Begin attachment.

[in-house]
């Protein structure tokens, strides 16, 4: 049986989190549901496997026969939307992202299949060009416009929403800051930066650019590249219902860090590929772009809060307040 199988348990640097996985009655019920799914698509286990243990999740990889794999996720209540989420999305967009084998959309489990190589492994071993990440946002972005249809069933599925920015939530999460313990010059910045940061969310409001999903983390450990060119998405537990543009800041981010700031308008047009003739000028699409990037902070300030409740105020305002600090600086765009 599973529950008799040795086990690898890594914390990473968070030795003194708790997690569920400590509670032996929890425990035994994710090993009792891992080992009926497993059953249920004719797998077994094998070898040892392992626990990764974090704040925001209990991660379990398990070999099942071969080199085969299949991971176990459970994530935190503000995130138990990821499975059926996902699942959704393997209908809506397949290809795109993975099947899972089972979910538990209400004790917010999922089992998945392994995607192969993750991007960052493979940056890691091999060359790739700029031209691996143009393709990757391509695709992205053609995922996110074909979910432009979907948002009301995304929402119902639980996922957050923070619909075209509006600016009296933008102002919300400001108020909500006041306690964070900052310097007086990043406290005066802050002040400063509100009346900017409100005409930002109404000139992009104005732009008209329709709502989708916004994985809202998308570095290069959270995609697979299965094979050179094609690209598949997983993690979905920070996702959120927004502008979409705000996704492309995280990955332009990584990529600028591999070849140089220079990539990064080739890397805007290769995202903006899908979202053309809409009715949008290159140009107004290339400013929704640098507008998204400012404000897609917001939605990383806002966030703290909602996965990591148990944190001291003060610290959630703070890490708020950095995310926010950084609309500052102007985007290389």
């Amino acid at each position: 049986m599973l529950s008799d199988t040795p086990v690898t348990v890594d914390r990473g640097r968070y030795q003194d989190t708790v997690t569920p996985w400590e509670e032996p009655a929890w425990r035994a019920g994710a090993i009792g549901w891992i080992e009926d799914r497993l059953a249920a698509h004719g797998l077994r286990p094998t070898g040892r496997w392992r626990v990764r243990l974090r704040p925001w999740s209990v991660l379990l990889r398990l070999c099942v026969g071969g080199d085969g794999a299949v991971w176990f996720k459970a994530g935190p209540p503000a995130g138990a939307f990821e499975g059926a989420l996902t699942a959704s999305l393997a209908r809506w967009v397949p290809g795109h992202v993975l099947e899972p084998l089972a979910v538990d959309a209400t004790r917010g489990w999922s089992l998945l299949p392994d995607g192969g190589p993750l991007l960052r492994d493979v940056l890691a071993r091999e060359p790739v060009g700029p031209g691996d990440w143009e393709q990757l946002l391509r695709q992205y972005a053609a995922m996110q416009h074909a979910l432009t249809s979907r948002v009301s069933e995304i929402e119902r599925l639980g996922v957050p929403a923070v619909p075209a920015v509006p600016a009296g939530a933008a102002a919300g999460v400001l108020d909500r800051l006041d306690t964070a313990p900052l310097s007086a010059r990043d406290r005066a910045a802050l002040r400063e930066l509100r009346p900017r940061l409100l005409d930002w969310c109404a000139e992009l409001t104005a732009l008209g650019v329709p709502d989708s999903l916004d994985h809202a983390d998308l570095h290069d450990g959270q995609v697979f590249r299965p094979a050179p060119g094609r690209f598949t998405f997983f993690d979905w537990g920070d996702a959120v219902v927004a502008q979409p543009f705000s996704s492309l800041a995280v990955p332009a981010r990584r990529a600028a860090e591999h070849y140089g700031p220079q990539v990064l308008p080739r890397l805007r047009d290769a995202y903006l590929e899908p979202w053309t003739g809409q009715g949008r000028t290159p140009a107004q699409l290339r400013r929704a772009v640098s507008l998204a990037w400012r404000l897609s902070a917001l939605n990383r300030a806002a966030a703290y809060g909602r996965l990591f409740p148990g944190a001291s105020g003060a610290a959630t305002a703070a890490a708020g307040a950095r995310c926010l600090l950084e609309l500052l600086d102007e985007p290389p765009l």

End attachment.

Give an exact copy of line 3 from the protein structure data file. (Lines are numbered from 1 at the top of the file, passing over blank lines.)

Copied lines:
């Amino acid at each position: 049986m599973l529950s008799d199988t040795p086990v690898t348990v890594d914390r990473g640097r968070y030795q003194d989190t708790v997690t569920p996985w400590e509670e032996p009655a929890w425990r035994a019920g994710a090993i009792g549901w891992i080992e009926d799914r497993l059953a249920a698509h004719g797998l077994r286990p094998t070898g040892r496997w392992r626990v990764r243990l974090r704040p925001w999740s209990v991660l379990l990889r398990l070999c099942v026969g071969g080199d085969g794999a299949v991971w176990f996720k459970a994530g935190p209540p503000a995130g138990a939307f990821e499975g059926a989420l996902t699942a959704s999305l393997a209908r809506w967009v397949p290809g795109h992202v993975l099947e899972p084998l089972a979910v538990d959309a209400t004790r917010g489990w999922s089992l998945l299949p392994d995607g192969g190589p993750l991007l960052r492994d493979v940056l890691a071993r091999e060359p790739v060009g700029p031209g691996d990440w143009e393709q990757l946002l391509r695709q992205y972005a053609a995922m996110q416009h074909a979910l432009t249809s979907r948002v009301s069933e995304i929402e119902r599925l639980g996922v957050p929403a923070v619909p075209a920015v509006p600016a009296g939530a933008a102002a919300g999460v400001l108020d909500r800051l006041d306690t964070a313990p900052l310097s007086a010059r990043d406290r005066a910045a802050l002040r400063e930066l509100r009346p900017r940061l409100l005409d930002w969310c109404a000139e992009l409001t104005a732009l008209g650019v329709p709502d989708s999903l916004d994985h809202a983390d998308l570095h290069d450990g959270q995609v697979f590249r299965p094979a050179p060119g094609r690209f598949t998405f997983f993690d979905w537990g920070d996702a959120v219902v927004a502008q979409p543009f705000s996704s492309l800041a995280v990955p332009a981010r990584r990529a600028a860090e591999h070849y140089g700031p220079q990539v990064l308008p080739r890397l805007r047009d290769a995202y903006l590929e899908p979202w053309t003739g809409q009715g949008r000028t290159p140009a107004q699409l290339r400013r929704a772009v640098s507008l998204a990037w400012r404000l897609s902070a917001l939605n990383r300030a806002a966030a703290y809060g909602r996965l990591f409740p148990g944190a001291s105020g003060a610290a959630t305002a703070a890490a708020g307040a950095r995310c926010l600090l950084e609309l500052l600086d102007e985007p290389p765009l």